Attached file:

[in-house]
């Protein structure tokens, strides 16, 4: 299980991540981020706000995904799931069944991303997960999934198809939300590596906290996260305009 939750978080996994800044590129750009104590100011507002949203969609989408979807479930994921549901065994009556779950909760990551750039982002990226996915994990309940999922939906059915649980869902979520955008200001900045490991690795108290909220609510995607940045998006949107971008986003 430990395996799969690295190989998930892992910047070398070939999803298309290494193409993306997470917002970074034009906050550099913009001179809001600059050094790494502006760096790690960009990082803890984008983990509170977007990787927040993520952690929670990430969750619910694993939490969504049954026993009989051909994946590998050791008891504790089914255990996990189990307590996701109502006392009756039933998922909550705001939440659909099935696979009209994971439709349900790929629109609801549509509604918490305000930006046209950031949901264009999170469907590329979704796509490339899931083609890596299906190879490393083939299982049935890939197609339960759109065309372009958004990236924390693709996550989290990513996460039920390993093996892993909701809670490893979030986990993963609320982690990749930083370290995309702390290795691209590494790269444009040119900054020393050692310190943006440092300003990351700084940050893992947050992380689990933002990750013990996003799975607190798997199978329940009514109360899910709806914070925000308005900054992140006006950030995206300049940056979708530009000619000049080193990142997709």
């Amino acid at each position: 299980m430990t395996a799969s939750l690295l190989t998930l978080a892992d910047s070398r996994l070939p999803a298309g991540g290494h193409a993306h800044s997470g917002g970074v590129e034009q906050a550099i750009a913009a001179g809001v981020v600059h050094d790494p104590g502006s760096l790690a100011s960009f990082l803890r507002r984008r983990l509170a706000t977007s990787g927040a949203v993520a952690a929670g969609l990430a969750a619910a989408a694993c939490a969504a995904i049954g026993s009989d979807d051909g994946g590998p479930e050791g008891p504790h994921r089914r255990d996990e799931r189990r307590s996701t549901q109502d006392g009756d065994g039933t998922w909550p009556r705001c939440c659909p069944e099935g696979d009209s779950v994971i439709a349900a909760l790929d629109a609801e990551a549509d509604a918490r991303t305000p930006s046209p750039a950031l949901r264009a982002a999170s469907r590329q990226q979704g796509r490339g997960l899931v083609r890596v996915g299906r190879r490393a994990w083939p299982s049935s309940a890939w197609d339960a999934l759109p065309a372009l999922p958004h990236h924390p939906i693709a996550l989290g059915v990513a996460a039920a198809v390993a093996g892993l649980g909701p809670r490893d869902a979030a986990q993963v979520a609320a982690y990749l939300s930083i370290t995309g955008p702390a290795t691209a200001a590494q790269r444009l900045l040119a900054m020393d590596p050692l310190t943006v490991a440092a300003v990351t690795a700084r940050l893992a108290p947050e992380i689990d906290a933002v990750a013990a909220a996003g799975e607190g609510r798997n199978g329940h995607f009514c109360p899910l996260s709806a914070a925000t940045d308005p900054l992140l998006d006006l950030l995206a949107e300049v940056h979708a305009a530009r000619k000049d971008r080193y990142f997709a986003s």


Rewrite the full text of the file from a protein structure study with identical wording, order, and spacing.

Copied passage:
[in-house]
């Protein structure tokens, strides 16, 4: 299980991540981020706000995904799931069944991303997960999934198809939300590596906290996260305009 939750978080996994800044590129750009104590100011507002949203969609989408979807479930994921549901065994009556779950909760990551750039982002990226996915994990309940999922939906059915649980869902979520955008200001900045490991690795108290909220609510995607940045998006949107971008986003 430990395996799969690295190989998930892992910047070398070939999803298309290494193409993306997470917002970074034009906050550099913009001179809001600059050094790494502006760096790690960009990082803890984008983990509170977007990787927040993520952690929670990430969750619910694993939490969504049954026993009989051909994946590998050791008891504790089914255990996990189990307590996701109502006392009756039933998922909550705001939440659909099935696979009209994971439709349900790929629109609801549509509604918490305000930006046209950031949901264009999170469907590329979704796509490339899931083609890596299906190879490393083939299982049935890939197609339960759109065309372009958004990236924390693709996550989290990513996460039920390993093996892993909701809670490893979030986990993963609320982690990749930083370290995309702390290795691209590494790269444009040119900054020393050692310190943006440092300003990351700084940050893992947050992380689990933002990750013990996003799975607190798997199978329940009514109360899910709806914070925000308005900054992140006006950030995206300049940056979708530009000619000049080193990142997709």
């Amino acid at each position: 299980m430990t395996a799969s939750l690295l190989t998930l978080a892992d910047s070398r996994l070939p999803a298309g991540g290494h193409a993306h800044s997470g917002g970074v590129e034009q906050a550099i750009a913009a001179g809001v981020v600059h050094d790494p104590g502006s760096l790690a100011s960009f990082l803890r507002r984008r983990l509170a706000t977007s990787g927040a949203v993520a952690a929670g969609l990430a969750a619910a989408a694993c939490a969504a995904i049954g026993s009989d979807d051909g994946g590998p479930e050791g008891p504790h994921r089914r255990d996990e799931r189990r307590s996701t549901q109502d006392g009756d065994g039933t998922w909550p009556r705001c939440c659909p069944e099935g696979d009209s779950v994971i439709a349900a909760l790929d629109a609801e990551a549509d509604a918490r991303t305000p930006s046209p750039a950031l949901r264009a982002a999170s469907r590329q990226q979704g796509r490339g997960l899931v083609r890596v996915g299906r190879r490393a994990w083939p299982s049935s309940a890939w197609d339960a999934l759109p065309a372009l999922p958004h990236h924390p939906i693709a996550l989290g059915v990513a996460a039920a198809v390993a093996g892993l649980g909701p809670r490893d869902a979030a986990q993963v979520a609320a982690y990749l939300s930083i370290t995309g955008p702390a290795t691209a200001a590494q790269r444009l900045l040119a900054m020393d590596p050692l310190t943006v490991a440092a300003v990351t690795a700084r940050l893992a108290p947050e992380i689990d906290a933002v990750a013990a909220a996003g799975e607190g609510r798997n199978g329940h995607f009514c109360p899910l996260s709806a914070a925000t940045d308005p900054l992140l998006d006006l950030l995206a949107e300049v940056h979708a305009a530009r000619k000049d971008r080193y990142f997709a986003s």